Masson). - Journal of the Royal Microscopical Society, April (Williams far examined, and it appeared probable that it might more pos- and Norgale):- The Asclepiad, No. 37. vol. x. (Longmans). — Records of sibly be proportional rather to the magnetisation of the plate. the Geological Survey of India, vol. xxvi. Part 1 (Calcutta). Prof. Kundt wished to test this possibility in the case of iron, nickel, and cobalt, employing transparent metallic films of these
PAGE metals magnetised to 28,000 units, whose magnetisation could
CONTENTS. be iested directly by means of their rotatory power. It was
Dynamics in Nubibus
601 found that the Hall effect increased hand in hand with the in
Vertebrate Biology. By W. N. P.
605 crease of rotatory power, and therefore proportionally to the
Our Book Shelf:magnetisation of the plates. The effect was, as Hall had already
Marilaun : “ Pflanzenleben.”—D. H. S.
605 shown, positive in the case of iron and cobalt, negative in that
Giacosa : “ Bibliografia Medica Italiana
606 of nickel. Bismuth deposited electrolytically in a transparent Letters to the Editor :
Balfour : The Evolution of Decorative Art"
606 film gave very feeble or no results, whereas, when drawn out into a thin plate the effect was considerable.—Dr. Wren spoke Palæontological Discovery in Australia.-Prof. Alfred on Maxwell's proposition that waves of light exert pressure in
боб the direction of their transmission, as proved in a certain case
An International Zoological Record. -Dr. Herbert by Boltzmann. He deduced, under certain assumptions, a
606 sórmula for the calculation of temperature based upon a deter
Lion riger and Tiger-lion Hybrids-Dr. V. Ball, mination of maximal energy.
607 Soot-figures on Ceilings. (Illusirated.)–E.B. Poul. AMSTERDAM.
ton, F.R.S.; Prof. Oliver Lodge, F.R.S. Royal Academy of Sciences, March 25. — Prof. van de The Use of Ants to Aphides and Coccidæ. -T. D. A. Sande Bakhuysen in the chair.—Mr. Pekelharing spoke of the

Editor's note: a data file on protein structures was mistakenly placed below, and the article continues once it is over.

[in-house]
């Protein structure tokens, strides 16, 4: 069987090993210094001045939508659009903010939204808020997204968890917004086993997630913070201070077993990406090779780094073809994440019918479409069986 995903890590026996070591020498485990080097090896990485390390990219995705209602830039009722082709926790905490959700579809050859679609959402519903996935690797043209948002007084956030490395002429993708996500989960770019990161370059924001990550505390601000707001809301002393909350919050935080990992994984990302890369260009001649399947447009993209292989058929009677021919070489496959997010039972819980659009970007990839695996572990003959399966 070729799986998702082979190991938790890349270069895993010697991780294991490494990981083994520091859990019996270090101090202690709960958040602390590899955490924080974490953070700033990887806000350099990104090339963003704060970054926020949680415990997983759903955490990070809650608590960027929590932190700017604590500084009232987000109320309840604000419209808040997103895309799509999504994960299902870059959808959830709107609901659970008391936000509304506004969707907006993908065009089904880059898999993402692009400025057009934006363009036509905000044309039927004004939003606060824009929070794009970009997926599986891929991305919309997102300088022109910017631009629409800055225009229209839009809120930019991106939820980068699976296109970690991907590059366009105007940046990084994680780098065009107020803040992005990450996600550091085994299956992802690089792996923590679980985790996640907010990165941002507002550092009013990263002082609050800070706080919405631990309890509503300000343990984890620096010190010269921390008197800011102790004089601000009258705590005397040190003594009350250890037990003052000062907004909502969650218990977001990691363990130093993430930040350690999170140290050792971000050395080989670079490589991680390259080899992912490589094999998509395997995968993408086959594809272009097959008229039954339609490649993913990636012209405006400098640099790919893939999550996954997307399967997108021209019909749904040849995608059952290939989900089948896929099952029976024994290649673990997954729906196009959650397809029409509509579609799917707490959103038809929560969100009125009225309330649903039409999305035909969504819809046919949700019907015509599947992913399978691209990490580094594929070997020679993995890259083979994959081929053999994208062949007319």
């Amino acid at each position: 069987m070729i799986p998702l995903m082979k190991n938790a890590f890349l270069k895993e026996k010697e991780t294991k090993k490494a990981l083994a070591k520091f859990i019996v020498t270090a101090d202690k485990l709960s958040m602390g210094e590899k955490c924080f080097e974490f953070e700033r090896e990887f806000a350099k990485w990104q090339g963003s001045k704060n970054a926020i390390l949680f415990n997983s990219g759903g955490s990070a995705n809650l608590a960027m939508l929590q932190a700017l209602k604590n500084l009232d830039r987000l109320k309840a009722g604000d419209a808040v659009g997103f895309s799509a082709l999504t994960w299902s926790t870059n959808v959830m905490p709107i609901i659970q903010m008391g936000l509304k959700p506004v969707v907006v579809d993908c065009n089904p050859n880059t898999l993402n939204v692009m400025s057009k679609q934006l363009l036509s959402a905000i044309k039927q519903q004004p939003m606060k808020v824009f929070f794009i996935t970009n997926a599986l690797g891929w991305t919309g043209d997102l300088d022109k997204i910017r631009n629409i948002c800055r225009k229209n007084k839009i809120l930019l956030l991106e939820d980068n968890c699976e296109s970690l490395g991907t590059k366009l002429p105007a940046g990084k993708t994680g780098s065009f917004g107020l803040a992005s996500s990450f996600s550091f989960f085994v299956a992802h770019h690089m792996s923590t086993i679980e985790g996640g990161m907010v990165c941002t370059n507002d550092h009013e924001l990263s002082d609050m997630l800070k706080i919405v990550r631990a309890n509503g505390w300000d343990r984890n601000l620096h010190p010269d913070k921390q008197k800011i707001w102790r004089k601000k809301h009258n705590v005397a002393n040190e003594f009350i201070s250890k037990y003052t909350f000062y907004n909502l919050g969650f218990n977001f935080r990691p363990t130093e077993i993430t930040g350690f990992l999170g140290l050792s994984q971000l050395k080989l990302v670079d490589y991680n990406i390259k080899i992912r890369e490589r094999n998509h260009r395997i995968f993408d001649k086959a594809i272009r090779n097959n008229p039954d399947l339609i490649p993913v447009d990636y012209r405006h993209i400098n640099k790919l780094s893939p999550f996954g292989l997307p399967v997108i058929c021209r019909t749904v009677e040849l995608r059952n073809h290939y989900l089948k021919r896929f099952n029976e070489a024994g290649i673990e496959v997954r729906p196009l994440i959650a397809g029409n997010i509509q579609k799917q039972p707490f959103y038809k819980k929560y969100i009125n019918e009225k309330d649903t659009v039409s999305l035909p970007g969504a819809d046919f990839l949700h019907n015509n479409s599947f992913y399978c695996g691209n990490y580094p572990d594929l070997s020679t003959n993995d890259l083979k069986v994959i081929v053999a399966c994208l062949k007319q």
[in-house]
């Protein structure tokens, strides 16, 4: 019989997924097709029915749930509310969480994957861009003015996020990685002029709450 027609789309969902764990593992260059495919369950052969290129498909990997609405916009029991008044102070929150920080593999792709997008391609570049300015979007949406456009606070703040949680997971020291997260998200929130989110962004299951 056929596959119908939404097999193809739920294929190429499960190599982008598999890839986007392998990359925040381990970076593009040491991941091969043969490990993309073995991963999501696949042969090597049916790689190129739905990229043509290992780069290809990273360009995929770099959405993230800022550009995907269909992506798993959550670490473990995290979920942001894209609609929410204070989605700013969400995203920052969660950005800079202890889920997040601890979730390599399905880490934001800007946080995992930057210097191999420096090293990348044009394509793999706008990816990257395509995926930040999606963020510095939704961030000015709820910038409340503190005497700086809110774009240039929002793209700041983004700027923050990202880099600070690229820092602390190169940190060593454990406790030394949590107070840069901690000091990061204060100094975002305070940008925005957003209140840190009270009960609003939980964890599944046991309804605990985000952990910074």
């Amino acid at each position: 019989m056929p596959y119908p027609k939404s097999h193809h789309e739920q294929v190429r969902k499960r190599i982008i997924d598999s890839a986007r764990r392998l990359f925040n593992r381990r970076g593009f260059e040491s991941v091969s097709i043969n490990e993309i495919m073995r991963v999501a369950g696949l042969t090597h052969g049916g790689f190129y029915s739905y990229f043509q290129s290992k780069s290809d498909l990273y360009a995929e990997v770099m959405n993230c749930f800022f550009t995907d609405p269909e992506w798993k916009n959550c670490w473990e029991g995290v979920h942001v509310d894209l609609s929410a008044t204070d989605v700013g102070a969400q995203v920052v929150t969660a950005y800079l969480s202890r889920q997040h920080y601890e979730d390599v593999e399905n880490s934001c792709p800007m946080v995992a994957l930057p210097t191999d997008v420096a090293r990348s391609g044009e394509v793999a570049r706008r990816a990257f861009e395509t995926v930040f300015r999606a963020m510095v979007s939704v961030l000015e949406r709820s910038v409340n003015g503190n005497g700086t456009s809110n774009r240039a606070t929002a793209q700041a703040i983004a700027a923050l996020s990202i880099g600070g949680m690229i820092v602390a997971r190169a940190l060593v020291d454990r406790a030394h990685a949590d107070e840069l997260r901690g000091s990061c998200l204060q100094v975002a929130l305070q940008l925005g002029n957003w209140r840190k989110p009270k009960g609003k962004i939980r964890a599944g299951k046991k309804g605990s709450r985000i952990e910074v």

608 peptone of Kühne. Some years ago he argued there was not a Blind Animals in Caves.-G. A. Boulenger. 608 real difference be! ween the substances called pept ne, and the Observations in the West Indies. By Prof. A. substance called propeptone or hemialbumose. The researches Agassiz.
608 of Kühne and his disciples afterwards proved that what was Artionyx-a Clawed Artiodactyle. (With Diagrams.) called peptone by Schmidt-Mülheim and by Salkowski, con- By Prof. Henry S. Osborn
610 tained albumose. But it was not proved hy Kühne that the The Hodgkins Fund Prizes. By Prof. S. P. Langley 611 substance called by himself peptone was really free from albu- The Solar Eclipse
611 mose. Out of a solution of Kühne's peptone, salurated
612 with ammoniumsulphate, there can be precipitated by meta- Our Astronomical Column:phosphoric acid, and more fully by trichloracetic acid, a sub- Large Telescopes
616 stance which has the properties of albumose. It gives the Spectrum of B Lyræ .
616 biuretreacıion, it is precipitated, the reaction may be acid, Société Astronomique de France
616 neutral, or alkaline, by ammoniumsulphate, it is precipitated hy Wolsingham Circular, No. 34
616 picrinic acid, and, in acid solution, by saturation with natrium | Astronomical Journal Prizes
616 chlorid. So it is clear that there is no ground for believing Geographical Notes with Kühne that the substance called by him peptone is a sub- Institution of Mechanical Engineers
617 stance sui generis, and not an impure albumo.e. -Mr. Bahhuis Coni'ers. By G. N.
619 Roozeboom dealt with the cryohydrates in systems of two salts. The Earthquakes in Zante
620 Three cases are to be considered. The first is that the iwo salts Scientific Serials
620 may exist without combination. Then there is a cryohydratic Societies and Academies
621 point in which the two salts A and B exist with ice next the Books, Pamphlets, and Serials Received
617 NEW WORK BY PROFESSOR MILNES MARSHALL.